Don’t Give Up Your Voice
In 2005 Mark Dworkin and Melissa Young produced a stirring documentary about how Argentine workers took over their enterprises in the midst of the country’s 2001 economic crisis when owners abandoned their workplaces. To preserve their very livelihood, workers kept them operating as cooperatives, managed democratically by the workers themselves. “Hope in Hard Times” vividly recounts this inspiring story. In ensuing years under the progressive governments of Nester and Christina Kirchner many (but not all) of these cooperatives were able to acquire legal title to the property they had occupied.
This story is now updated in their new documentary “Don’t Give Up Your Voice.” It recounts workers struggles in the new hard times brought on by the 2015 election of Rightest president Maracio Macri. His government is now reinstituting the neoliberal policies that had collapsed the Argentine economy less than two decades ago. One wonders how the country’s voters could have forgotten the lessons of that failure?
But the culture of resistance continues strong among the people. Much of the film recounts the struggles of workers to hold on to their cooperatives now under attack by the government. The spirit of struggle is awakened by theatre groups like Teatro X la Identidad, featured in the film, and the continuing protests of the grandmothers still searching for their lost grandchildren from the military dictatorship of 1976-83.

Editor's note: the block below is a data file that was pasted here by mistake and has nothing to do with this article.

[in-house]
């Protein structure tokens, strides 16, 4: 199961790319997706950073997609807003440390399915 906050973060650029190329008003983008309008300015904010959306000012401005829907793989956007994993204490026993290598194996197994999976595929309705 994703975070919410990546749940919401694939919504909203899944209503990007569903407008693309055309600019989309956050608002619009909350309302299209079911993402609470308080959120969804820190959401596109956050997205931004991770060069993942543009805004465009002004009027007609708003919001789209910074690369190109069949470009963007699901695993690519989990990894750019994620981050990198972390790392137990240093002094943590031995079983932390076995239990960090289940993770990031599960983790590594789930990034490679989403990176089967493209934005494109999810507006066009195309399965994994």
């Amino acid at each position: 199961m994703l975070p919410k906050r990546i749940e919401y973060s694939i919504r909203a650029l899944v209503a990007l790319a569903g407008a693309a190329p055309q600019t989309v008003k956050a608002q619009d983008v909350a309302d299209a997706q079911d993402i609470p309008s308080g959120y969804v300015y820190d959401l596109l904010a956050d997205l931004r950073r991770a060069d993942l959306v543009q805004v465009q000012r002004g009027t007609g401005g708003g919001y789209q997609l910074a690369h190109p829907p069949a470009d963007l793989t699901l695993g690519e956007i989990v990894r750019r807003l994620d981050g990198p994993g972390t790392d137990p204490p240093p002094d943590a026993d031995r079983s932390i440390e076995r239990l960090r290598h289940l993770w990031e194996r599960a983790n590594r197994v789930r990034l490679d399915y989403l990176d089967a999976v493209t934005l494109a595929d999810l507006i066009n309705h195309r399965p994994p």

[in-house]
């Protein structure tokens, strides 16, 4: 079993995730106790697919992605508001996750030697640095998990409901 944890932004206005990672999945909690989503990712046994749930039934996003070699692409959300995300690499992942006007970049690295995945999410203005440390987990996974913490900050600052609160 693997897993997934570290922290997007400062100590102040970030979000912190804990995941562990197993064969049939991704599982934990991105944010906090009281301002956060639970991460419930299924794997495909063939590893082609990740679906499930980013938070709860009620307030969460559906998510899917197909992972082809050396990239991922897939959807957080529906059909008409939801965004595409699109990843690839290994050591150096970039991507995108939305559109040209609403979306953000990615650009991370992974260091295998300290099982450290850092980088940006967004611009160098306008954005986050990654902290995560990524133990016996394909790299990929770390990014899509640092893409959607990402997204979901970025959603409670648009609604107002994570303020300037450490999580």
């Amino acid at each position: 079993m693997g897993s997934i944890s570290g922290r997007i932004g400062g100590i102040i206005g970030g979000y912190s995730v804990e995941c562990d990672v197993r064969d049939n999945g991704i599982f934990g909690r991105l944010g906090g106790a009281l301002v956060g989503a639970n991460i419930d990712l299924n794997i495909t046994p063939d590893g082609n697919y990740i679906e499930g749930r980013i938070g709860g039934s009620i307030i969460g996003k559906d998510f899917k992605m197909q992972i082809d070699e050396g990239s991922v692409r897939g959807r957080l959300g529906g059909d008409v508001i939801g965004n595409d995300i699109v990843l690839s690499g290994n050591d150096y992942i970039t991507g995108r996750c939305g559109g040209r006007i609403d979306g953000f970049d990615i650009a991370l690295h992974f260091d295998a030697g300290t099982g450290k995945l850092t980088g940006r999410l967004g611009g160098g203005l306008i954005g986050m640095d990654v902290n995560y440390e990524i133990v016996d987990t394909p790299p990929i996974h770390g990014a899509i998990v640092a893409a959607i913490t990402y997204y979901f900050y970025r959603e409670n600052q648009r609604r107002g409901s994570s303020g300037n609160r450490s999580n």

How could this historical memory have been over ridden to produce the return of neoliberalism? The film suggests much has to do with the media monopoly enjoyed by the Right. Television, radio, newspapers all celebrate capitalism and demonize the unemployed as lazy. Macri emerged as a Latin Donald Trump, adept at manipulating citizens dissatisfied with the status quo, demonizing the “Other” and pitting people against one another. Dworkin and Young’s film opens with a powerful parallel between Macri and Trump. Unfortunately Macri is not the last Trump clone to emerge in Latin America, as the recent election in Brazil testifies.
One of the new cooperatives to form is an alternative newspaper, Tiempo Argentino, established by a group of journalists who lost their jobs when the capitalist owner closed his paper. Now with the freedom that comes from collective ownership of their own newspaper they are empowered journalists. They have not given up their voice. They give voice to the resistance to savage capitalism that has enveloped Argentina. La lucha continua.
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